There’s a meme that keeps resurfacing in the genteel world of rightwing financial thought: that the term “neoliberalism” is in some way just a term of abuse, or a catch-all phrase invented by the left.
Well, as the UK steel industry faces instant closure — and let’s be clear that’s what Tata would do if it had to — we about to get a textbook lesson in what neoliberalism actually means. It means, when market logic clashes with human logic, the market must prevail and you must not give a sh*t about the social consequences.
At stake are two things.
First 40,000 manufacturing jobs in Tata and its supply chain. These are very high quality jobs. In the Stocksbridge Tata plant, for example, you’ll see three or four people using hand-held controllers operate a facility the size of an aircraft hangar, melting and re-forming massive bars of metal. At Port Talbot there’s a half-mile long rolling mill operated, last time I was there, by a shift of twelve people. At each site there are tens of apprentices currently studying to do these jobs, which if Tata closes will not exist.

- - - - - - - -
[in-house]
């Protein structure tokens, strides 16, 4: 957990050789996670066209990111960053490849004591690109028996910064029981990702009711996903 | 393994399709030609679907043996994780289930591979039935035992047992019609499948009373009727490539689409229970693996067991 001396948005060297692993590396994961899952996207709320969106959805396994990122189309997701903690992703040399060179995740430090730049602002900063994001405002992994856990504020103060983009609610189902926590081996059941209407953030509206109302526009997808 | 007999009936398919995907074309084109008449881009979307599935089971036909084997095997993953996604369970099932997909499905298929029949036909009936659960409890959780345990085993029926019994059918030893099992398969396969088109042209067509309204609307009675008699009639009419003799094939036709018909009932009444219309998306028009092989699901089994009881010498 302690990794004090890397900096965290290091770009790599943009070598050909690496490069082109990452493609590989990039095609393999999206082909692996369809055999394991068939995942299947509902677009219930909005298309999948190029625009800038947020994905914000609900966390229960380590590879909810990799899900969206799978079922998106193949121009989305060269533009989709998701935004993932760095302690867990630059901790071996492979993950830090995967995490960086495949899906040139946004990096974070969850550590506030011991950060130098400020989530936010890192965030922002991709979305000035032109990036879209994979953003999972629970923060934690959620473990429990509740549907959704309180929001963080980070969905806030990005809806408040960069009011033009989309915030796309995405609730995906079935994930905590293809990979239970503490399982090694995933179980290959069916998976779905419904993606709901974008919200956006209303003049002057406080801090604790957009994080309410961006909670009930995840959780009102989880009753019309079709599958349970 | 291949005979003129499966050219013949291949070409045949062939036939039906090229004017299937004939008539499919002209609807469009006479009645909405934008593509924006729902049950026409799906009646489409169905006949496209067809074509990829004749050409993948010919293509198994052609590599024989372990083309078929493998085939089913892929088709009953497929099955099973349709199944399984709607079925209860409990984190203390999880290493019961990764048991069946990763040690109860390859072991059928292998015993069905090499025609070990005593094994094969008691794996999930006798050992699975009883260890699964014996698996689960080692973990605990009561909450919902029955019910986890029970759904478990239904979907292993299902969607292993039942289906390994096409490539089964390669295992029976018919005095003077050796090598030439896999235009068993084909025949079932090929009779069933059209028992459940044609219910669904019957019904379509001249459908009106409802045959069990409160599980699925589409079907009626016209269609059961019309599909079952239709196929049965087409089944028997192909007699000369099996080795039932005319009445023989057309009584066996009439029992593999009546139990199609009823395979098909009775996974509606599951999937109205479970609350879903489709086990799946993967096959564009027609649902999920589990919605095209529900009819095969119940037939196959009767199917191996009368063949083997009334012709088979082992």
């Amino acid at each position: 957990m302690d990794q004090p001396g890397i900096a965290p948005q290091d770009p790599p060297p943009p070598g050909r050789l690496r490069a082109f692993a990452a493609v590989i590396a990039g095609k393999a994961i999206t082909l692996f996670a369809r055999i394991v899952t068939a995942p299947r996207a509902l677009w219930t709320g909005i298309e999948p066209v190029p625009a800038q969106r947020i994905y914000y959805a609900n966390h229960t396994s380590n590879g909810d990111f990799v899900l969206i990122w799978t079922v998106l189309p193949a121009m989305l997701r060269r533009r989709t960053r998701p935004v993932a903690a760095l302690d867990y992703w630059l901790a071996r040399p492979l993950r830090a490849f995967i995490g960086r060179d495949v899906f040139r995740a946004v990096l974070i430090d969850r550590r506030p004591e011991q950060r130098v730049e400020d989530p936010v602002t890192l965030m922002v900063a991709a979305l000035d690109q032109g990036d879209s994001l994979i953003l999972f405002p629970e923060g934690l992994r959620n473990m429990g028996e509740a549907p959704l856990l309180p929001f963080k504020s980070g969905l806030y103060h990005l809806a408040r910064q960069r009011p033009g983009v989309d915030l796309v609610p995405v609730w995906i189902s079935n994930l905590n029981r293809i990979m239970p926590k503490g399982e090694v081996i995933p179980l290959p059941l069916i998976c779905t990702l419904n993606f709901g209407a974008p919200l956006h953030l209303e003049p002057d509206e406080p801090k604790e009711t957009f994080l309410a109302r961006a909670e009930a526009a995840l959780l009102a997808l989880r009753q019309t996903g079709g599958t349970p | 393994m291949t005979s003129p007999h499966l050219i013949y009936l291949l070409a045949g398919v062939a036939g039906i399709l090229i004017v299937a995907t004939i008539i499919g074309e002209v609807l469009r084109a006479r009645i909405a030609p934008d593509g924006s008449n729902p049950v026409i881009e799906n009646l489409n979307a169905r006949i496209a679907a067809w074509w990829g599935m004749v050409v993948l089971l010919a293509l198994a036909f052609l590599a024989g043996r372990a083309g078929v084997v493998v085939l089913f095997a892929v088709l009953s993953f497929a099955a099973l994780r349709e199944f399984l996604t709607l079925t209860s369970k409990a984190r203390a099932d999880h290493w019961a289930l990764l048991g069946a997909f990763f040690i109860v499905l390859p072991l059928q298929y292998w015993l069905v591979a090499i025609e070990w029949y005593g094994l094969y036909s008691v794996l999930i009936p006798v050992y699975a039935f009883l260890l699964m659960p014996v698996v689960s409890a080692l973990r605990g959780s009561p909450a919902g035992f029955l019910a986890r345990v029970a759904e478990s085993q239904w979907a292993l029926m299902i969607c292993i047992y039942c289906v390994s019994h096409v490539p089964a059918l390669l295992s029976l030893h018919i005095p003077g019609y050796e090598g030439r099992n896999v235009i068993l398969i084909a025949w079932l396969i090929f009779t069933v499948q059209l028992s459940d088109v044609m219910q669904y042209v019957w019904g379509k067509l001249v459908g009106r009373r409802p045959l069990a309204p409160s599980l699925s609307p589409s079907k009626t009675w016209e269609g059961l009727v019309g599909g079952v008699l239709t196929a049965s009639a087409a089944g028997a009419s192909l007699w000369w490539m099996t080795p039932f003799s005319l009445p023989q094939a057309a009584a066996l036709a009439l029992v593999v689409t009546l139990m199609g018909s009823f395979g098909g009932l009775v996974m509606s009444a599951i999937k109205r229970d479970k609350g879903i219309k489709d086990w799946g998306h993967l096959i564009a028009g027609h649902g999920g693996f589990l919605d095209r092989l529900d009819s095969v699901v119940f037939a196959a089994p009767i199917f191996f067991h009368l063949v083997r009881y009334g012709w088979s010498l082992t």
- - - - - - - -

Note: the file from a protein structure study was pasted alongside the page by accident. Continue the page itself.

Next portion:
So question number one is does the British government want to intervene to save these jobs, and the communities that depend on them.
The second issue is steel as a strategic resource. If you want an independent defence industry you have to have a steel industry. Given the nature of war, many of the things you need to fight it — like tanks, submarines and missiles — have to be made of metal. At some point that metal has to be produced in a furnace. Furnaces use large amounts of energy. Energy is expensive because we need to wean ourselves off carbon. So energy policy, trade policy and defence policy are at odds — fundamentally because there is no industrial policy to tie them together.
Indeed the ministry that should have an industrial policy is run by a man who, when the space between his ears registers a thought at all, believes there should not be an industrial policy.
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